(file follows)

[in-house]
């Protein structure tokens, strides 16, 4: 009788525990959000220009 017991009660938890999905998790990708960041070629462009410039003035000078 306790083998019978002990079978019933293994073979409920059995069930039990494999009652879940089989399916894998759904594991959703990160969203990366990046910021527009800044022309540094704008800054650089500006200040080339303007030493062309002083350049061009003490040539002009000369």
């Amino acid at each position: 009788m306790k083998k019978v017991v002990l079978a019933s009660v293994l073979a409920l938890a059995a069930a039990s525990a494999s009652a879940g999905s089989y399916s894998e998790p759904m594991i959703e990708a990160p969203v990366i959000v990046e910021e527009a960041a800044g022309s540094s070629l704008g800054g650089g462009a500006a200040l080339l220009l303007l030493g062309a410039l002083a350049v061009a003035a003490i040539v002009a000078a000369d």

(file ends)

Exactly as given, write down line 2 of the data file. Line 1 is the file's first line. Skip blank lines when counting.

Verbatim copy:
């Protein structure tokens, strides 16, 4: 009788525990959000220009 017991009660938890999905998790990708960041070629462009410039003035000078 306790083998019978002990079978019933293994073979409920059995069930039990494999009652879940089989399916894998759904594991959703990160969203990366990046910021527009800044022309540094704008800054650089500006200040080339303007030493062309002083350049061009003490040539002009000369």